Last Updated on July 23, 2022 by Rei Garnet
Quick Facts About Millet:
- Scientific name – Pennisetum glaucum
- Also known as – Pearl millet, Proso millet, Sorghum
- Origin – Asia
- Most commonly found in – Ukraine
Millet is being used by rabbitries as feeds for meat rabbits, so it is not toxic to them.
However, you should not feed millet to your pet rabbit because rabbitries are only interested in the short term health of their rabbits or until they are slaughtered.
You should never feed grains like millet to your rabbit because they contain too much carbs. Rabbits that are fed high-carb, low-fiber diets are at risk of developing digestive problems like GI stasis.
Millet is also high in starch. 56 to 65% of the total seed weight of millet’s are starch. That means on a 100 grams of millet, 56-65 grams of it is starch.
Rabbits, on the other hand, should limit themselves to 0–140g / kg of starch. Meaning they can live without starch in their diet.
Now that I’ve given you the gist of the article, read on as I explain in more detail why rabbits can’t eat millet:
Would rabbits intentionally eat millet?
Yes, rabbits would likely eat some millet if you gave it to them. Wild rabbits have been reported to eat millet that they encounter in the wild.
Also, millets have been used by scientists as an alternative to maize grain, an ingredient in most feeds for meat rabbits.
Finally, a lot of rabbit owners online have reported seeing their rabbits eat some millet seeds intended for their pet birds.
Make sure that you store your millet in a place your rabbits will not be able to reach.
Is millet safe to be eaten by rabbits?
No, grains should not be fed to rabbits over the long term because they contain too much starch. Feeding it to your rabbit would likely lead to digestive problems if fed over the long term.
It could also lead to obesity due to the starch content of millet. Obesity in rabbits is also not ideal because its hard for them to lose weight.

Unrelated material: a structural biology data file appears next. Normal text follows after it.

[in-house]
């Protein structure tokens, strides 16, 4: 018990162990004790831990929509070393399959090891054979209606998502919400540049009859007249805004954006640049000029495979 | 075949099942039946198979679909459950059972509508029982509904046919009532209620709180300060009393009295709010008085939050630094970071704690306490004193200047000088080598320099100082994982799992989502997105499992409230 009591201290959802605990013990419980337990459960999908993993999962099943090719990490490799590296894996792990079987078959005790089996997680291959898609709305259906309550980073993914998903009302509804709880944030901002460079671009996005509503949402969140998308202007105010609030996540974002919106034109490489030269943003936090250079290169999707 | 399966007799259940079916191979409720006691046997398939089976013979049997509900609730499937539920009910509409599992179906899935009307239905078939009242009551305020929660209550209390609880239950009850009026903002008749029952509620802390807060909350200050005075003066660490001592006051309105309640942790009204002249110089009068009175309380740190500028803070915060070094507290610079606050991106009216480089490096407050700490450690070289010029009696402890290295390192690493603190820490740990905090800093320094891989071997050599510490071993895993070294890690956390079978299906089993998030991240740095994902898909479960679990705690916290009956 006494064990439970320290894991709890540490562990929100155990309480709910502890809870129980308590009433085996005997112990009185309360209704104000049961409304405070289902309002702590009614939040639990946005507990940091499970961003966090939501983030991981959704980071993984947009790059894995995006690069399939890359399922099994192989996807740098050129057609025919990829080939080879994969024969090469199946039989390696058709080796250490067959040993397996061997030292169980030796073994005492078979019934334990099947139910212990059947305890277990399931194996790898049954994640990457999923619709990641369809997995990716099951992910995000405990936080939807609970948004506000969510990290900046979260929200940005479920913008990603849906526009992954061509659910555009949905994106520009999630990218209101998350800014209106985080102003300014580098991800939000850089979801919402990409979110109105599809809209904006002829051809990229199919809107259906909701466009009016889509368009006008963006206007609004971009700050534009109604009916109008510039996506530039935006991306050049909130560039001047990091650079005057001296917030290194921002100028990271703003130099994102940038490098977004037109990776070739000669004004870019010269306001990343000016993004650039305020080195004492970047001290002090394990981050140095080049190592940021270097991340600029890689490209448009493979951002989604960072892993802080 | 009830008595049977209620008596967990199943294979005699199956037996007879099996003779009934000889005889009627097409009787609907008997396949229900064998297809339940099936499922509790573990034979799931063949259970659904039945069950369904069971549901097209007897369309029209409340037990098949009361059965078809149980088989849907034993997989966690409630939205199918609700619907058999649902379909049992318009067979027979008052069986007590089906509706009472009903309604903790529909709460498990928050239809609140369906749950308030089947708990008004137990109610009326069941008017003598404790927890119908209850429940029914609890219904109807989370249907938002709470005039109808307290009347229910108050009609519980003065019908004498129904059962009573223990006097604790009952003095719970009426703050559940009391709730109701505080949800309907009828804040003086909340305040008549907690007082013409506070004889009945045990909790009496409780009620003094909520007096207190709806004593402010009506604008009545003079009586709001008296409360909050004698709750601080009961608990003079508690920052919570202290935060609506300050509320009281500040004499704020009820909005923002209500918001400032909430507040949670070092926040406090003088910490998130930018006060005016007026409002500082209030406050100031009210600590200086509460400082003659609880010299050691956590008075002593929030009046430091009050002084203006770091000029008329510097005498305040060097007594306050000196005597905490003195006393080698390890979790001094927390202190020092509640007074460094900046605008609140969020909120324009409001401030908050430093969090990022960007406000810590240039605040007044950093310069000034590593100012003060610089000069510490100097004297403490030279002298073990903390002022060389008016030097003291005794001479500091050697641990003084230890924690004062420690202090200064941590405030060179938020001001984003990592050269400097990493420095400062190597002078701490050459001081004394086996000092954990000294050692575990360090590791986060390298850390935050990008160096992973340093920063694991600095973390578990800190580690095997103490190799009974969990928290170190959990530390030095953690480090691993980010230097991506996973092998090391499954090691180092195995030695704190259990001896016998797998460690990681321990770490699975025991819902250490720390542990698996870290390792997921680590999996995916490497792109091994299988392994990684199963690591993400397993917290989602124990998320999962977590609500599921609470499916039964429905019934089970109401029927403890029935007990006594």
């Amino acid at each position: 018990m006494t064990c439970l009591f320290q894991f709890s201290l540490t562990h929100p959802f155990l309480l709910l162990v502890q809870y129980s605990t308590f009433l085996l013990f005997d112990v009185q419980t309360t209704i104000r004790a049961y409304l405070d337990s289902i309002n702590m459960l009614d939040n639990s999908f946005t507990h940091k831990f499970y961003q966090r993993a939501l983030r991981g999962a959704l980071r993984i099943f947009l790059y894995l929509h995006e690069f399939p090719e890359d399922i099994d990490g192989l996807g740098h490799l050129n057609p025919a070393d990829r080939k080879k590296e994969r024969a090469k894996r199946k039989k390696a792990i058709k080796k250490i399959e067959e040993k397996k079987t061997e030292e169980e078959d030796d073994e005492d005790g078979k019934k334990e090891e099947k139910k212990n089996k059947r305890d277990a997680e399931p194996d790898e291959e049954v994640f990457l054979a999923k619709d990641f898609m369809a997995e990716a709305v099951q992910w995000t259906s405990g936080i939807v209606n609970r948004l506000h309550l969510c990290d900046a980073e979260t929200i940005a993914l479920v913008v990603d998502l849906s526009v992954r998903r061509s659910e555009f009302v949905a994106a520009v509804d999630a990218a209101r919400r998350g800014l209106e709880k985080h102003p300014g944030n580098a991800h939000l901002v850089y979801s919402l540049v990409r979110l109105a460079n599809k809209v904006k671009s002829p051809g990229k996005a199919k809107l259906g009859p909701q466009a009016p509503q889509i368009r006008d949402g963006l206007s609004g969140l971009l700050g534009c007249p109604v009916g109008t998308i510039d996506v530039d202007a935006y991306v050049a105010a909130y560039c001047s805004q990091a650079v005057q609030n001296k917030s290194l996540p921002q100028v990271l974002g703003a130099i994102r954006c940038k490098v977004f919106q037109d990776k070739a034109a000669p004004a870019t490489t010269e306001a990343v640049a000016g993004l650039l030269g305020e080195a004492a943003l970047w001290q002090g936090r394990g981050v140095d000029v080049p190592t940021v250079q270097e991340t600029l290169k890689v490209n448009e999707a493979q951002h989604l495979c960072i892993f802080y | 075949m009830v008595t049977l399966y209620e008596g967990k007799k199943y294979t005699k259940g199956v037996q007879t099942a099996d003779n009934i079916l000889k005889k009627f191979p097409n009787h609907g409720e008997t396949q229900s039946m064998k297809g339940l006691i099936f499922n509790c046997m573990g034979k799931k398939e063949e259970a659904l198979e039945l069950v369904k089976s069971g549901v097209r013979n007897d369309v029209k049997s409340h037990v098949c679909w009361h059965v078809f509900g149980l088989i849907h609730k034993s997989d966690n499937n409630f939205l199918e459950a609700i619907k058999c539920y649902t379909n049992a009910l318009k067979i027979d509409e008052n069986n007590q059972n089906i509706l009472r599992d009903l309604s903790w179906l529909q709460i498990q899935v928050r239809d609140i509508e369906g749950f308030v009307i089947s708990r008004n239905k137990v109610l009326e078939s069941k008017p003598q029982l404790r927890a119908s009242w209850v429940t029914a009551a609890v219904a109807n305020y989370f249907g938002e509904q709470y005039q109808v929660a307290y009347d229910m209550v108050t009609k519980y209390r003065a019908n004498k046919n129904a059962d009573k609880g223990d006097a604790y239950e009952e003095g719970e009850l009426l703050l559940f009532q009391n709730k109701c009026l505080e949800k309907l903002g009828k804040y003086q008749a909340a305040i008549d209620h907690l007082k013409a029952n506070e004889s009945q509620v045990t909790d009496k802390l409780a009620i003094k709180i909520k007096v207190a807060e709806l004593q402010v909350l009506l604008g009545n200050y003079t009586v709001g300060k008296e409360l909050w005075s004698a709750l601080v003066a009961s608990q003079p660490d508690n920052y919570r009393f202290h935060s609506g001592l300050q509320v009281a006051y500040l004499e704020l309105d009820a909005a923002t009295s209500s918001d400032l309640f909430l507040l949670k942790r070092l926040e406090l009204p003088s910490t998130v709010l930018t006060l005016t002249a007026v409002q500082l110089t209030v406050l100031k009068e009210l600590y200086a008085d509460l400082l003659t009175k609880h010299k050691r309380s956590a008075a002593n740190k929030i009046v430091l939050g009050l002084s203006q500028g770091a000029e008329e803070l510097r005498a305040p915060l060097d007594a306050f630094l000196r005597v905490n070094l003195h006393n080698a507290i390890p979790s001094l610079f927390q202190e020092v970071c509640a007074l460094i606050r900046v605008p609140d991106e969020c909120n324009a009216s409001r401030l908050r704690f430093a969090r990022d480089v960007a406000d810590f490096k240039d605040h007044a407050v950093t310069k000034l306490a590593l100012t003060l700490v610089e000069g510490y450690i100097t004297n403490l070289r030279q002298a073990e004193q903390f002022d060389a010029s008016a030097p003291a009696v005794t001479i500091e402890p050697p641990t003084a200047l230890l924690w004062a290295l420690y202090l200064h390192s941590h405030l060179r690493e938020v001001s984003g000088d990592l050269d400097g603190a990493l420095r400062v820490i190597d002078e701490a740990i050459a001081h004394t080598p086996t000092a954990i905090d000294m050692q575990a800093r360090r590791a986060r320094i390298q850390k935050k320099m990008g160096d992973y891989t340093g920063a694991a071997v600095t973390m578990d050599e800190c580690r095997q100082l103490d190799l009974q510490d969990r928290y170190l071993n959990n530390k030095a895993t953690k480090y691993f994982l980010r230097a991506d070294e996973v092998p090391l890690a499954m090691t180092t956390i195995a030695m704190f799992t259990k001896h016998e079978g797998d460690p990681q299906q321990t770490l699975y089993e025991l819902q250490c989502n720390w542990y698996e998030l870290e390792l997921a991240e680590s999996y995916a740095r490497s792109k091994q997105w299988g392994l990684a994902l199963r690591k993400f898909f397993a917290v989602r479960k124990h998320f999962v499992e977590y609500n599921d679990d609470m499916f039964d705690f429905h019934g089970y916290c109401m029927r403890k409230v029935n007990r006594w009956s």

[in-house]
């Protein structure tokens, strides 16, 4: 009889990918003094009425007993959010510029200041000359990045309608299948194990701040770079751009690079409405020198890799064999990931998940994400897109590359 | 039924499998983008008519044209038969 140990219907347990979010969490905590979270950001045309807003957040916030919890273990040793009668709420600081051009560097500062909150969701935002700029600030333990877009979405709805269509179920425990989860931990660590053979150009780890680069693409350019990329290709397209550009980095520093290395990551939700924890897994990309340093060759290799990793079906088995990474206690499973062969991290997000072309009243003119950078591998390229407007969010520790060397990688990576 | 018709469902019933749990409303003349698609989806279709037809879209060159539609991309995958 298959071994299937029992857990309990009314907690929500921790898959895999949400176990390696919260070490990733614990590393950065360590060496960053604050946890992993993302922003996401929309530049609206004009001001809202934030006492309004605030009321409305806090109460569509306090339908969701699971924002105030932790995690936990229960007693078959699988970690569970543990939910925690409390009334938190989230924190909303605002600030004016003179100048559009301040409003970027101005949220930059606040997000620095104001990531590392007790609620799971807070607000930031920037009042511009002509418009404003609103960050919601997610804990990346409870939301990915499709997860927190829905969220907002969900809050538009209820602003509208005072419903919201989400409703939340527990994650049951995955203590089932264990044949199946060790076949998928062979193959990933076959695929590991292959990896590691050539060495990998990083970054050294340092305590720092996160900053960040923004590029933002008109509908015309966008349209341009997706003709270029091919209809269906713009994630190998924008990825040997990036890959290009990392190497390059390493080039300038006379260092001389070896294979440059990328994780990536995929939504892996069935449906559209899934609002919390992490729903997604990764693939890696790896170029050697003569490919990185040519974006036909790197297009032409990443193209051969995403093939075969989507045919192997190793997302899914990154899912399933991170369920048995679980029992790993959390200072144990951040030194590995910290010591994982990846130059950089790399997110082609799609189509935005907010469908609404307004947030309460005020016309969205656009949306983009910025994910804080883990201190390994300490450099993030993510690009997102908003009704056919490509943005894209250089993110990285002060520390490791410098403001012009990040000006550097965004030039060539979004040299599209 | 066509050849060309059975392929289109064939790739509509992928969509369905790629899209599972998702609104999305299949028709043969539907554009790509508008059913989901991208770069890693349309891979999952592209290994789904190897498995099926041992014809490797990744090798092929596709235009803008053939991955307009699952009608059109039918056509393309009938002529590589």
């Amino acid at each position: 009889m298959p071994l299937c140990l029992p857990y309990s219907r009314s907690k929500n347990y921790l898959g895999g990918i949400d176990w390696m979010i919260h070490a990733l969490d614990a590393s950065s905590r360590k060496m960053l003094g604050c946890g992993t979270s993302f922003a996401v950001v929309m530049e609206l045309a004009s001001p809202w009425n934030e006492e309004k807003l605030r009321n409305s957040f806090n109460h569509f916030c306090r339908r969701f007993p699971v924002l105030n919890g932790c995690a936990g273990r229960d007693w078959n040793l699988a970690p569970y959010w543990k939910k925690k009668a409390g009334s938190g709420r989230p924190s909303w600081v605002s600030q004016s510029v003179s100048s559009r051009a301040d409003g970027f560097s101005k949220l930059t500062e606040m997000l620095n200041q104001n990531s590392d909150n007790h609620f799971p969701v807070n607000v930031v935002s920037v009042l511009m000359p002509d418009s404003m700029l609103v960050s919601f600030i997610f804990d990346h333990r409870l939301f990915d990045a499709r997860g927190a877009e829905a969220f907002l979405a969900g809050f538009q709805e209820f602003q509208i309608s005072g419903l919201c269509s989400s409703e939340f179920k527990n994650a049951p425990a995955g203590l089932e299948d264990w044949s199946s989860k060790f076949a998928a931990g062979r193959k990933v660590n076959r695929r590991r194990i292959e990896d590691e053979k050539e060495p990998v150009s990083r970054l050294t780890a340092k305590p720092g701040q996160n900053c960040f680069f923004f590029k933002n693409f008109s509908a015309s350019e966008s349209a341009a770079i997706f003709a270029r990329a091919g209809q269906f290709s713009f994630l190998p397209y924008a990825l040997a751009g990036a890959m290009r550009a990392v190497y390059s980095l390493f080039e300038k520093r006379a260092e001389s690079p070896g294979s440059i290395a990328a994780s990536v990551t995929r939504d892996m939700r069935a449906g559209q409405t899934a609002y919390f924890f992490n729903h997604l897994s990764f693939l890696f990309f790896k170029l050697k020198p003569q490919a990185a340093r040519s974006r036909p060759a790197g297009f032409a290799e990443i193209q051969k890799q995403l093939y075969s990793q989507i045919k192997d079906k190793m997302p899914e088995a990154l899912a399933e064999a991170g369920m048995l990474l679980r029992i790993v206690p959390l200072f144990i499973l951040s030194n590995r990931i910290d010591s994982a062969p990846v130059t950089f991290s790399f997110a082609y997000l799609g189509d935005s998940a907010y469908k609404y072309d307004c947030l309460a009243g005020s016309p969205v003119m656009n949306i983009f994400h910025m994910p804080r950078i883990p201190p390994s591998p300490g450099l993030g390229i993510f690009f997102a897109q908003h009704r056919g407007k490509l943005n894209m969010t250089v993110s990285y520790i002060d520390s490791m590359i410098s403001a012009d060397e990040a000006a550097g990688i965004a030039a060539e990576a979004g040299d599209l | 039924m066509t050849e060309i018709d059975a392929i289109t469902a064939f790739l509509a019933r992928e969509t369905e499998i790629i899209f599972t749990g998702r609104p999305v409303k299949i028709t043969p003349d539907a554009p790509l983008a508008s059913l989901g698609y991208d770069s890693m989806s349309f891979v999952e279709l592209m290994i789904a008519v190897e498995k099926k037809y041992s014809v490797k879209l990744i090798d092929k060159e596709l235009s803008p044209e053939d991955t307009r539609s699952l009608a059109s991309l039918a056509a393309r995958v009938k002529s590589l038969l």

You can’t just put a rabbit on a diet because they need to eat to induce gut movement. Rabbits that’s not eating in 24 hours can lead to GI stasis, which can kill a rabbit if not treated.
Risk of overfeeding millet to rabbits.
While millet is not toxic to rabbits, it’s still better if you don’t feed your rabbits any millet. Hay and leafy greens should still be the majority of your rabbit’s diet.
Here are some of the risks associated with feeding your rabbits large amounts of millet:
Diarrhea in rabbits is often caused by the wrong diet or when their diet is changed too fast.
Feeding your rabbit large amounts of millet would check those two boxes I mentioned.
Gastrointestinal stasis is also possible when a rabbit is fed large amounts of millet, which are high in carbs and starch.
GI stasis happens when the balance of bacteria in your rabbit’s gut is disrupted due to a high-carb, low-fiber diet.
This disruption would cause painful gas that would eventually lead to organ failure and death if not treated immediately.
The signs of GI stasis are:
- Hunched posture
- Decreased appetite/anorexia
If you notice any of these signs, immediately bring your rabbit to a veterinarian.
Soft uneaten cecotropes are also possible when rabbits are eating large amounts of millet instead of hay.
This could lead to softer cecotropes due to the lack of fiber in your rabbit’s diet.
Obesity in rabbits is also possible when fed large amounts of starchy food like millet.
Rabbits that are confined in cages all day without exercise and fed large amounts of high-carb, low-fiber diets are the most susceptible to obesity.
FAQ (Frequently Asked Questions)
Should you panic if your rabbit eats a little bit of millet?
No, as long as your rabbit is eating the right kind of diet and you are not giving them a bowl of millet to snack on, then your rabbit should be fine.
Feeding a lot of hay would help prevent any digestive problems that might occur if your rabbit accidentally consumes millet.
What to do if your rabbit ate millet?
Observe their behavior and poop for any changes. You should also feed them a lot of hay.
If you do notice any changes in their poop, behavior, or eating habits, take them to a veterinarian.
Millet is being used by rabbitries as feeds for meat rabbits, so its not toxic to them.
Grains like millet should not be fed to rabbits long term because they contain too much starch. Too much starch could lead to digestive problems like diarrhea and GI stasis.
Starchy food can also lead to obesity and poopy butt in rabbits.
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